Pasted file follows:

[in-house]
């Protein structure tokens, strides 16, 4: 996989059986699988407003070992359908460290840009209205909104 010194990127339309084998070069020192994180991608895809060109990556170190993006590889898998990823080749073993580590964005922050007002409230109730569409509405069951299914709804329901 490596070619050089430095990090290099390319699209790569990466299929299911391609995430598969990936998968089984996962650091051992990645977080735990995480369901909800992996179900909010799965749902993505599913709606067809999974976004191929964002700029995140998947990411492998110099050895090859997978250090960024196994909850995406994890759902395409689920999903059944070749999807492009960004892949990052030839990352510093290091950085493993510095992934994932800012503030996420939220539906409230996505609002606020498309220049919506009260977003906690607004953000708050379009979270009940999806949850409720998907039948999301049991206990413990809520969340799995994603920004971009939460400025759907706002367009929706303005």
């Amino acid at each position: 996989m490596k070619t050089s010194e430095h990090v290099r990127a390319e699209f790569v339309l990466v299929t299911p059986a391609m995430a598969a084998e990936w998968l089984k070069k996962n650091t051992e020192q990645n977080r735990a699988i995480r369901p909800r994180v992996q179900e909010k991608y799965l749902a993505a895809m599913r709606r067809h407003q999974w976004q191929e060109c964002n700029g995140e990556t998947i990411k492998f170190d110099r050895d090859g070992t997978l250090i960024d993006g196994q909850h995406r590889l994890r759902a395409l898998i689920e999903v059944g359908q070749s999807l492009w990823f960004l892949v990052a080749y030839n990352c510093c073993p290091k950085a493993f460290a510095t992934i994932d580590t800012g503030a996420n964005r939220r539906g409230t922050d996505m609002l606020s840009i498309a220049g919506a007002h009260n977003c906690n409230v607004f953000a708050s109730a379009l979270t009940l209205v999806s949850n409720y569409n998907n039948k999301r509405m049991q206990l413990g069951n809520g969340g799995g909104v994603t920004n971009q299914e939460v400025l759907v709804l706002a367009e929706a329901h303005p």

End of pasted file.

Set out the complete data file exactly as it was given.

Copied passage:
[in-house]
């Protein structure tokens, strides 16, 4: 996989059986699988407003070992359908460290840009209205909104 010194990127339309084998070069020192994180991608895809060109990556170190993006590889898998990823080749073993580590964005922050007002409230109730569409509405069951299914709804329901 490596070619050089430095990090290099390319699209790569990466299929299911391609995430598969990936998968089984996962650091051992990645977080735990995480369901909800992996179900909010799965749902993505599913709606067809999974976004191929964002700029995140998947990411492998110099050895090859997978250090960024196994909850995406994890759902395409689920999903059944070749999807492009960004892949990052030839990352510093290091950085493993510095992934994932800012503030996420939220539906409230996505609002606020498309220049919506009260977003906690607004953000708050379009979270009940999806949850409720998907039948999301049991206990413990809520969340799995994603920004971009939460400025759907706002367009929706303005």
């Amino acid at each position: 996989m490596k070619t050089s010194e430095h990090v290099r990127a390319e699209f790569v339309l990466v299929t299911p059986a391609m995430a598969a084998e990936w998968l089984k070069k996962n650091t051992e020192q990645n977080r735990a699988i995480r369901p909800r994180v992996q179900e909010k991608y799965l749902a993505a895809m599913r709606r067809h407003q999974w976004q191929e060109c964002n700029g995140e990556t998947i990411k492998f170190d110099r050895d090859g070992t997978l250090i960024d993006g196994q909850h995406r590889l994890r759902a395409l898998i689920e999903v059944g359908q070749s999807l492009w990823f960004l892949v990052a080749y030839n990352c510093c073993p290091k950085a493993f460290a510095t992934i994932d580590t800012g503030a996420n964005r939220r539906g409230t922050d996505m609002l606020s840009i498309a220049g919506a007002h009260n977003c906690n409230v607004f953000a708050s109730a379009l979270t009940l209205v999806s949850n409720y569409n998907n039948k999301r509405m049991q206990l413990g069951n809520g969340g799995g909104v994603t920004n971009q299914e939460v400025l759907v709804l706002a367009e929706a329901h303005p």